Thursday, March 27, 2014

Reading Cookbooks

It's odd, I know.  But it's a whole other kind of reading.  Not the kind of reading with a beginning, middle, and end, with a plot and an overall message, but I still love it.
The 1964 edition.  This book is almost too tome-ish
to read for fun.  But, seriously, it has pretty much any recipe
that you can think of.
It's the kind of reading you do when you're feeling tired or in need of some inspiration.  Reading cookbooks is perfect for those days when you're all out of books, or don't feel up to sitting down and giving your full attention to a story.
A very amusing read.

I particularly like vintage cookbooks.  They all seem to tell a story about what people were doing in a certain era.  It's fascinating how much you can learn about people through their food.  I wonder what people will say in 50 years when they look at cookbooks from our era.
Cookbooks are fun to read on several levels.  First, they can be read in light of a history book, if you're reading a vintage cookbook.  Seriously?  Tuna jelled in a mold with lime jello and cabbage?!  (I am not making that up.)  They can also be read as a sort of current events book, if you're reading a modern cookbook.  For instance, think about reading a paleo cookbook or a celebrity cookbook.  Then of course, there's the inspiration that comes from reading cookbooks.  I love going through the vintage cake sections and reading about new kinds of cooking.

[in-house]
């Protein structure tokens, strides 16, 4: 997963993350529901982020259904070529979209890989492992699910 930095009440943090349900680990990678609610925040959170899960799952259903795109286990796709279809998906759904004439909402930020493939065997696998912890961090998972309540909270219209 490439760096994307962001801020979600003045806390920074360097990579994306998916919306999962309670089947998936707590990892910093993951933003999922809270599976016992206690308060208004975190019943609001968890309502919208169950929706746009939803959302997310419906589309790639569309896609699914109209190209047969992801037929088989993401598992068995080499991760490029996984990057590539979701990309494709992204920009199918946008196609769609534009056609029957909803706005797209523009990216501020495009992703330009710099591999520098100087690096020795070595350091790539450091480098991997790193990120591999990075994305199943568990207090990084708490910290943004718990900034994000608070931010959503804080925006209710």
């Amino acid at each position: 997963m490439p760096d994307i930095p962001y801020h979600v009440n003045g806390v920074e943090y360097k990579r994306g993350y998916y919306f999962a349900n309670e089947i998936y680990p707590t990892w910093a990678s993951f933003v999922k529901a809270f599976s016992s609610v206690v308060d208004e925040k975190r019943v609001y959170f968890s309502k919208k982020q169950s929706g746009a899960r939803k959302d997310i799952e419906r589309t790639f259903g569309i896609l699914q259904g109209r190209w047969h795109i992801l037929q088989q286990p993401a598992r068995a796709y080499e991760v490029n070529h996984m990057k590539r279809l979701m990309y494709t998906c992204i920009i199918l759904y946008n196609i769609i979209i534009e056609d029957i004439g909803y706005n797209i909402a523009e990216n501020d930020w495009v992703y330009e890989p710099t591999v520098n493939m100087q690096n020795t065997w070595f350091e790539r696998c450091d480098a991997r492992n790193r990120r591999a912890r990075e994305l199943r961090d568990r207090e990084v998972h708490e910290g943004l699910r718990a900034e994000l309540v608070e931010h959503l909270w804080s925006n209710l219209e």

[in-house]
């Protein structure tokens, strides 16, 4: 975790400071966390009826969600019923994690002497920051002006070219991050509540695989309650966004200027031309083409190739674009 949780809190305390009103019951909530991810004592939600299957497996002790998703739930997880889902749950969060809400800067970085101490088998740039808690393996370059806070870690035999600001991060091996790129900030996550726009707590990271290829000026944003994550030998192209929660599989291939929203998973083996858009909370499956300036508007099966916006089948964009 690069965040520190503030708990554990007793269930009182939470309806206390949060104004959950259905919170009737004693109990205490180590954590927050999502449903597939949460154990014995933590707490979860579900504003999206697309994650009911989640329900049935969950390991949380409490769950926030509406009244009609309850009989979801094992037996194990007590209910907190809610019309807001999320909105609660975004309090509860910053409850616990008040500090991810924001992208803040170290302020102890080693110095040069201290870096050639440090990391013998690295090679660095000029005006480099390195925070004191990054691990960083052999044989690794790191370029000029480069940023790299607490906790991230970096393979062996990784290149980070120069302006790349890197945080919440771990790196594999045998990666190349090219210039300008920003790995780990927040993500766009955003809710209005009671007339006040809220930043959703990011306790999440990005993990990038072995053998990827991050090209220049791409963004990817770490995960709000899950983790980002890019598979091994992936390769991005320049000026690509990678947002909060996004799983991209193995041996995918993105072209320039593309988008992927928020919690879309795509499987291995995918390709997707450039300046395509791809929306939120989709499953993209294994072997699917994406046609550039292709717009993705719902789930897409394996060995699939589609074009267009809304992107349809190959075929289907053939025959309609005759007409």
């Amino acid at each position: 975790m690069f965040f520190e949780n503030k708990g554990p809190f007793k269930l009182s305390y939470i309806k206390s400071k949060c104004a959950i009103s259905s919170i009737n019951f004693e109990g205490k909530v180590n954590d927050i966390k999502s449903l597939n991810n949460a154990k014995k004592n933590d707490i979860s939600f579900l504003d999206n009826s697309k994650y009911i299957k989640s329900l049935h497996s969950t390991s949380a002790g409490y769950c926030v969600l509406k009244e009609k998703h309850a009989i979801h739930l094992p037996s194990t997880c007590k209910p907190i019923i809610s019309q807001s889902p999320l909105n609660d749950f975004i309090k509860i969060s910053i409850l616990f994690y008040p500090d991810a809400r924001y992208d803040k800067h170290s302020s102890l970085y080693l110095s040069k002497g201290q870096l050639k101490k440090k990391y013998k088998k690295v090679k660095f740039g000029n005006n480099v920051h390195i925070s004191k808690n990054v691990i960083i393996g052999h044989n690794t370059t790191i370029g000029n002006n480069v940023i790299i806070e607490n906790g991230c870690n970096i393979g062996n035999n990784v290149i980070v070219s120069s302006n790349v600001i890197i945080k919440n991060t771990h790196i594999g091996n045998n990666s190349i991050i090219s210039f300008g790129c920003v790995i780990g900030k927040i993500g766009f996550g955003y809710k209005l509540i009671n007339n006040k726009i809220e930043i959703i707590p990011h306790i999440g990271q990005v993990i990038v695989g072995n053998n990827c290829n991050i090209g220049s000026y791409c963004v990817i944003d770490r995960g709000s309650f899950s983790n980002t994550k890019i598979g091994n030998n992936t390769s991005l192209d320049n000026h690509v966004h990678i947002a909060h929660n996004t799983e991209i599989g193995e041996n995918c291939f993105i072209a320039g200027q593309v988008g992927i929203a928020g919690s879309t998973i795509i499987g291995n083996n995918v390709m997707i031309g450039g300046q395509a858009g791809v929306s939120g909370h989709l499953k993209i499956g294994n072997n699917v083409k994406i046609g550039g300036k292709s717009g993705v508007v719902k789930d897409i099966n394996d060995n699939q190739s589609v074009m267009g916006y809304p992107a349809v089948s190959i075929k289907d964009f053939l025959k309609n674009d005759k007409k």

Just a little contrast between the above vintage
cookbooks and a modern cookbook.
The recipes in this cookbook are delicious, by the way.

And finally, I love the thought of people from all different time periods writing cookbooks so that the concept of how we eat food could be changed just a little for the better.

A picture of cookbook from which my pretzel recipe came.


1 comment:

  1. I think it's time for you to make those rye pretzels again. Wouldn't they be good with our mustard and the ham leftovers?

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